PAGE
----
At first we were surprised to see PIF files used with this campaign because PIF files are most often associated with old virus threats that existed many years ago, and the file extension is not often seen to be used by modern malware. PIF files (Program Information Files) were created to serve specific functionality that defines how a given DOS program should be run. PIFs are analyzed by Windows' ShellExecute function and are run as specified by their content, not extension, which makes them convenient to use in social engineering tricks because their file extension does not appear to the target, which improves the chances that the target will double-click on the file attempting to run it, thereby getting infected.


Zeus dropper Inside the ZIP file example:



The lure emails' content seems to be of good quality. The messages do not contain spelling mistakes and include, at times, pictures in order to appear more convincing (some example screenshots are included below). The URLs used in the messages that lead to Zeus Droppers appear to be of two kinds; some are URLs that were registered only for a few days, and some utilize compromised websites. The Zeus PIF dropper files, as often seen with modern malware, appear to be 'crypted', which is a term used to describe that the file was 'repackaged' for the purpose of evading antivirus detection and other file scanning solutions.


Last week we observed this campaign using email themes that appeal to Canadian targets, and we noticed that the dropped Zeus variants specifically targeted Canadian banks (more on that in the next section).


Here are a few VirusTotal references to the Zeus PIF Dropper included in this campaign and screenshots of the lure emails they were a part of:


Email subject: Failed delivery for package #1398402

File name:

VirusTotal detection rate: 2%.

ThreatScope analysis: link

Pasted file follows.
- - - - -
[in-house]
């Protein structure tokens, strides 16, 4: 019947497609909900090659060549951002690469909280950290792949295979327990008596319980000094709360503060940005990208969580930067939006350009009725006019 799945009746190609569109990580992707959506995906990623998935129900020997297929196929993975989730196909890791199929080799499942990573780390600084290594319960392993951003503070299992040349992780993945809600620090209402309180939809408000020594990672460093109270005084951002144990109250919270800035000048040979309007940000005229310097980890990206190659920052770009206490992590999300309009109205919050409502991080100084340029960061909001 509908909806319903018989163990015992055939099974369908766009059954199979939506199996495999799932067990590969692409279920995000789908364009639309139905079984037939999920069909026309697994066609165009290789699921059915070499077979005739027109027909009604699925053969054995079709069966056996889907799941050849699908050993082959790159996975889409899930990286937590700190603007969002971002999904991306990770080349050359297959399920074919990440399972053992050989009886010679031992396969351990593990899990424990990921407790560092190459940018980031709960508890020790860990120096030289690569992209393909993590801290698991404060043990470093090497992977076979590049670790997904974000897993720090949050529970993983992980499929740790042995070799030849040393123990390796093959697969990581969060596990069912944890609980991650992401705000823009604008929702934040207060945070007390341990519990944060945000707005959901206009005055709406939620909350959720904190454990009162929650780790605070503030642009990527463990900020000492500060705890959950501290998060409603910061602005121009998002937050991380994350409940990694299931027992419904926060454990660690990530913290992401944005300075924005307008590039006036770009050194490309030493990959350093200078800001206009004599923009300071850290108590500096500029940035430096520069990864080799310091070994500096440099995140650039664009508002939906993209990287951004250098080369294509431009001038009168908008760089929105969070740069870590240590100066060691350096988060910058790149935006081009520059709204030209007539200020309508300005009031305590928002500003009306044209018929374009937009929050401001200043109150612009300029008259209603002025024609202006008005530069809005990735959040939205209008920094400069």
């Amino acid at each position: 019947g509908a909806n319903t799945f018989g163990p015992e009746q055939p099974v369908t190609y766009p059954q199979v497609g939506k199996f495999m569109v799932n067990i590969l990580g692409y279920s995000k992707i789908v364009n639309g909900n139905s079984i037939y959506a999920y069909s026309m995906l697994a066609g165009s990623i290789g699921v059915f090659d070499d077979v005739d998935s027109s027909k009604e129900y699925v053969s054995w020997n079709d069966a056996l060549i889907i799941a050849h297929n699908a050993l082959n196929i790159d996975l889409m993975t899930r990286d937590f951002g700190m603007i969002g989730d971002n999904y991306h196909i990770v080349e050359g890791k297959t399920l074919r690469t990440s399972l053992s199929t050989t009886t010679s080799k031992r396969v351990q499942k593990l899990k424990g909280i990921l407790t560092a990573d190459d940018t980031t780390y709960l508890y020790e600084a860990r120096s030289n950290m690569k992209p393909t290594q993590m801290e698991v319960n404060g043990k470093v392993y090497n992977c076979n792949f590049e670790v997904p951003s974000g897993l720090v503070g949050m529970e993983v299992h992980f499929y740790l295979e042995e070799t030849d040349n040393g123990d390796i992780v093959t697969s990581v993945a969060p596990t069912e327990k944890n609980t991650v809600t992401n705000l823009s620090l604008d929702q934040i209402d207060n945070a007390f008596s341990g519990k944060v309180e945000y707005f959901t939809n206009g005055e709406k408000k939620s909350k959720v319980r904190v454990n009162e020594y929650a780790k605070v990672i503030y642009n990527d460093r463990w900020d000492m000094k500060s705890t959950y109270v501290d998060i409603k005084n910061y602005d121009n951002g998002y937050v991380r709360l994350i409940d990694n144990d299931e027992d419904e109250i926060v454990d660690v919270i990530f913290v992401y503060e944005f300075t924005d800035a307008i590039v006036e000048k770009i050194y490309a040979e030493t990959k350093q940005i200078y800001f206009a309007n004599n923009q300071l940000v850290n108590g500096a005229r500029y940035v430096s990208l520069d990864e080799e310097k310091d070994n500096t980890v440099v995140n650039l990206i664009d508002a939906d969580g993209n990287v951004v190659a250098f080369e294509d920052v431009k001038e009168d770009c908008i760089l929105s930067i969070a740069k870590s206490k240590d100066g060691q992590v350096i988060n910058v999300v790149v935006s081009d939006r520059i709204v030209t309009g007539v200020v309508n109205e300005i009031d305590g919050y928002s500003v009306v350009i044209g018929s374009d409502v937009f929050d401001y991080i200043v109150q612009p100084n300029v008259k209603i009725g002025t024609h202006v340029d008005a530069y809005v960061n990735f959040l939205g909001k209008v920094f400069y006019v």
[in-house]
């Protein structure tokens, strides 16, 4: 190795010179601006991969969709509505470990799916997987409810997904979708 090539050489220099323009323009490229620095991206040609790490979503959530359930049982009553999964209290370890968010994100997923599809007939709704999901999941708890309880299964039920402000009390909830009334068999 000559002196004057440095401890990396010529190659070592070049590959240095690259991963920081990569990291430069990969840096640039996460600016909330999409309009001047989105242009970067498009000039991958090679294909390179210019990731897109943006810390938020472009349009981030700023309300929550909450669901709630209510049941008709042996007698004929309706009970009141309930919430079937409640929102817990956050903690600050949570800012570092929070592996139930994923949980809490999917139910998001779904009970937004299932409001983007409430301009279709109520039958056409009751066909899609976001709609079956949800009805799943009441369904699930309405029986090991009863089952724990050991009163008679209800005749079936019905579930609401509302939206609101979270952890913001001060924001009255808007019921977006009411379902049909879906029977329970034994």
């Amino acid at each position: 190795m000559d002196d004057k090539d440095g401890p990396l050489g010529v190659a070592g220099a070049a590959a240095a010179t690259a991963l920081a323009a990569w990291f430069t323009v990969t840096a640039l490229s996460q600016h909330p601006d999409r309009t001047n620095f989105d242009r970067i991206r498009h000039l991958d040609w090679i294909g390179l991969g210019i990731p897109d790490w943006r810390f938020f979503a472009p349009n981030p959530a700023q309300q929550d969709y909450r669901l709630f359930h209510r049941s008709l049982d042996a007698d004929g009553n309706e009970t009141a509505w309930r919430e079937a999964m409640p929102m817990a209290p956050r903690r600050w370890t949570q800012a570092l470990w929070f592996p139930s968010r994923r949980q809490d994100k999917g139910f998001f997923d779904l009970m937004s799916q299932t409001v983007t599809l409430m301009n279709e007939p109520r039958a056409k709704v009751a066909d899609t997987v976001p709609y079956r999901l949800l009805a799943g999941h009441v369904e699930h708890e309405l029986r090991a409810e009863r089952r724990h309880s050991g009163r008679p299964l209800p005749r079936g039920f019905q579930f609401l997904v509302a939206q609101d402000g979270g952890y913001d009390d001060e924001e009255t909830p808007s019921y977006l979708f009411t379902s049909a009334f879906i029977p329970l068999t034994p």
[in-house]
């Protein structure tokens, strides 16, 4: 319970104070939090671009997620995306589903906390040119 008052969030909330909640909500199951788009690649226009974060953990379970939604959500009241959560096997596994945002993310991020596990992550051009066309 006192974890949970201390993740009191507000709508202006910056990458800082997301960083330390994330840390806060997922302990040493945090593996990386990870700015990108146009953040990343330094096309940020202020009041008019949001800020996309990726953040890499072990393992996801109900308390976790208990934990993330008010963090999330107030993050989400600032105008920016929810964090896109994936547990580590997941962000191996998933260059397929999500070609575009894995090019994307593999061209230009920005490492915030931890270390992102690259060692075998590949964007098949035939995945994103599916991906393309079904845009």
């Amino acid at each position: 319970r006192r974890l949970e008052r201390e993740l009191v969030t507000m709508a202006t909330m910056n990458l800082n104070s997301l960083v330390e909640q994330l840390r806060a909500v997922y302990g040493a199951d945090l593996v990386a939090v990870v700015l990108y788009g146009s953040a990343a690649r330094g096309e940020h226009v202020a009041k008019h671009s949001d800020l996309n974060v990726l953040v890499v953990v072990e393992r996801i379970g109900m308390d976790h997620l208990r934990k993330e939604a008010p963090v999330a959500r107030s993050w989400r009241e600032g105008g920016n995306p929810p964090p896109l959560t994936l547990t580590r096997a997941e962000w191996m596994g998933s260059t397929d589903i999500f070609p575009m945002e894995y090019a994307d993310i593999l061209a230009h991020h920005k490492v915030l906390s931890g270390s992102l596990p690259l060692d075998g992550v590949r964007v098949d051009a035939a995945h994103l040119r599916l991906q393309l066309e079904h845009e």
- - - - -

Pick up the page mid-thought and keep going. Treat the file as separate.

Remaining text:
Email subject: Pending consumer complaint

File name:

VirusTotal detection rate: 11% 

ThreatScope analysis: link


Email subject: Your Order #742830017 - PROCESSED

File name:

VirusTotal detection rate: 9% 

ThreatScope analysis: link


Lure email examples:






Hooking Detection Evasion Evolution


Looking under the hood and digging into the Zeus binaries spreading throughout this campaign shows the efforts made to evade client-side security software, especially the security software that aims to alert on 'malicious hooks' - the places on the computer where the malware inserts procedures aimed to eavesdrop on legitimate processes like browsers. One interesting observation is that the code seems to be an evolution of the 'hooking' procedures used by the Zeus variant known as 'Zberp'. On top of the 'hooking' changes, it is interesting to see that the format of the configuration file is a modification of the one used by frequently seen Zeus variants. In the following screenshots you can see a snapshot series representing the evolution of the changing patterns aimed to evade detection as spotted with the Zeus PIF variants in this campaign in comparison to 'Zberp':


Hooking evolution:





The Growing Importance Of SSL Content Inspection


Upon decryption of the Zeus configuration files used in this campaign, it's evident that the bot communicates and 'calls home' to its command and control servers using HTTPS. The Zeus configuration file contains a number of entries that indicate that HTTPS is utilized (HTTP + SSL encryption). Screenshots below show the URL the bot calls to download an update, and the URL the bot calls to drop stolen information.